Plants breathe through tiny holes on their leaves in a process called transpiration. While everyone knows that during the daytime when there is plenty of light plants remove carbon dioxide from the atmosphere and replace it with oxygen. What is less known is that once light disappears during night time plants change this process similar to how humans depend on oxygen. During darkness when plants stop photogenesis, they absorb oxygen and replace it with corban dioxide.

While this is a pretty normal process and good for the global atmosphere, in an indoor grow environment it can push the delicate eco-system of balance and cause relative humidity to raise naturally. Carbon dioxide in a grow tent is known to be one of the biggest contributors when it comes to raising temperatures similar to global warming.

Although big fan leaves are a good sign for flower growth, they also create more carbon dioxide than smaller leaves which can exhilarate the raise of relative humidity in a small grow space.

Lower risk of disease

high humidity in a grow tent can cause mold
Detail of a cannabis plant affected by fungi isolated on white

Trimming leaves that hang in the shade of other leave is an effective way to reduce carbon dioxide production. Besides lowering carbon dioxide, less plant density allow air to reach the entire grow space to prevent disease formation. Cannabis plants during flowing are comfortable in high humidity but without a slight wind breeze, the risk of mold formation increases dramatically.

Reducing plant density allows the plant to dance gently in the wind and prevent plant tissue from creating moisture hot spots between leaves.

Stronger stems growth

Aside from breaking up hugging plants, proper wind reach between plants tissue also promotes better stem growth. Much like athletes do resistance training in the gym, the push and pull of the wind forces the plant to grow stronger stems which can ultimately carry more flower weight.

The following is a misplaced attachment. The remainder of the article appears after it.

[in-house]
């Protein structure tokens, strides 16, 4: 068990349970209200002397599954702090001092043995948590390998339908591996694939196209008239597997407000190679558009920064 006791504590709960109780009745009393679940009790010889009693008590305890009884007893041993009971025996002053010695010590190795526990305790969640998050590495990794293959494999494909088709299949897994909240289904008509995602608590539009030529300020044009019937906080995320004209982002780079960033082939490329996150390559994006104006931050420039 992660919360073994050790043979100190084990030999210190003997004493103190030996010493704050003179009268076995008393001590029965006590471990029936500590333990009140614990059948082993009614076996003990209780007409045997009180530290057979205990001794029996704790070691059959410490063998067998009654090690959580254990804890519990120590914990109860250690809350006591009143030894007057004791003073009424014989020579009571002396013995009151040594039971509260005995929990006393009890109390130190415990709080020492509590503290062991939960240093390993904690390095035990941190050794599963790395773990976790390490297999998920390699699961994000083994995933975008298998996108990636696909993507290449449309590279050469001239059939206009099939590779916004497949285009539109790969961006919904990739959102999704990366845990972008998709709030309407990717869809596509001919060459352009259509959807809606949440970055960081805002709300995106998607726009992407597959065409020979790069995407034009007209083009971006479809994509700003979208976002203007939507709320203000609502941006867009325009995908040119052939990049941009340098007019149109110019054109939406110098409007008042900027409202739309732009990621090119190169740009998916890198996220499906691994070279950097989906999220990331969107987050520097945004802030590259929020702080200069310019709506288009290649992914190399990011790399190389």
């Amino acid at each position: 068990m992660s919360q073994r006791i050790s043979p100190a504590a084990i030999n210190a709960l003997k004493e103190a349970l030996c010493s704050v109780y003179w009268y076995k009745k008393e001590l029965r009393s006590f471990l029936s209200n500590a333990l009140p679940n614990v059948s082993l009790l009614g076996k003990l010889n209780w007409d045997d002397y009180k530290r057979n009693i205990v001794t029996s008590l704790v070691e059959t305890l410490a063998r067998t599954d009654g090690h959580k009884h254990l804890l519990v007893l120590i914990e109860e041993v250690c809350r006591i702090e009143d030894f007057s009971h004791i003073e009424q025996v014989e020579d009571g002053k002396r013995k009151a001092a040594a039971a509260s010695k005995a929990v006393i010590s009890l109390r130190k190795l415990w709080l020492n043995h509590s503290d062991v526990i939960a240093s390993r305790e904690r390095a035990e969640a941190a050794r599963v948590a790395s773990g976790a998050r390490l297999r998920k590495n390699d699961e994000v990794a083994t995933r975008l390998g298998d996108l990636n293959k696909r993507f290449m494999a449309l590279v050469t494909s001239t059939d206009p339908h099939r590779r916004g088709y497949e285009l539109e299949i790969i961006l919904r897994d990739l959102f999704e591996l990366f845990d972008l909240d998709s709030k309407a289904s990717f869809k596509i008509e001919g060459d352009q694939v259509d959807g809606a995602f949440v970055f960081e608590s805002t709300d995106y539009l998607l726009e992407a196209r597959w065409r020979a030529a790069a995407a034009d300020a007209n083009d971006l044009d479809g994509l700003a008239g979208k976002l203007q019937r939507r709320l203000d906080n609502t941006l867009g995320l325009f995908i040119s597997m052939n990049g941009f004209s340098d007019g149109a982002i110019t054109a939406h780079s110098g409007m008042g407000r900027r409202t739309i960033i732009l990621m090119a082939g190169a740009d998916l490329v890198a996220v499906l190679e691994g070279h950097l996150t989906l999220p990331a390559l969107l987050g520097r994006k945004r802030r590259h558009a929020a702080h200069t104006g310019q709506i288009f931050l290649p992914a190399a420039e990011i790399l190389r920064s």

What to avoid when trimming shade leaves during flowering

While there is much controversy around pruning during the flowering stage, doing it right can make a huge impact on flower yields. Instead of explaining how it should be done, I found that what to avoid can be more beneficial.

Avoid trimming leaves too late in the flowering process

While it is common practice to groom your ladies during the flowering stage, be cautious doing it close to harvest because it can cause all sorts of serious problems when it comes to yield size and quality.

Typically, it is good practice to stop pruning during the late flowering stage to prevent the plant from redirecting vital flower development resources to aid with trauma recovery. While flower development can still recover when this happens during early flowering, the late stages are not so forgiving. Once trichomes on the flower and sugar leave start to change color from transparent to milky while, it is best to stop any further pruning to lower stress.

Depending on the strain, trichomes change color during the last 3-6 weeks of flowing.

Avoid trimming too many fan leaves at once during flowering

Most cannabis strains are known to be pretty resilient but putting too much stress at the wrong time can make your lady become mean. Over time you are going to get a better intuition when it comes to cannabis defoliation. While it is good practice to remove about 20-40% plant density with every pruning session, during the late flowing stage this could cause serious harm.

remove about 20-40% plant density with every pruning session
A crop of cannabis plants grow under artificial lights at a facility in Oregon. A man with tattoos is pruning them. He is wearing gloves and is visible from just below elbows to fingers. There are others in the background working.

During the final 3-6 weeks before harvest, it is best to only remove small sprouts that might start growing from open wounds from pruning. While this is common for all plants, these tiny new growths do not help the plant in any way during the late flowering stage. Because these new branches are small, removing them does not cause any significant damage to the plant and can be safely removed.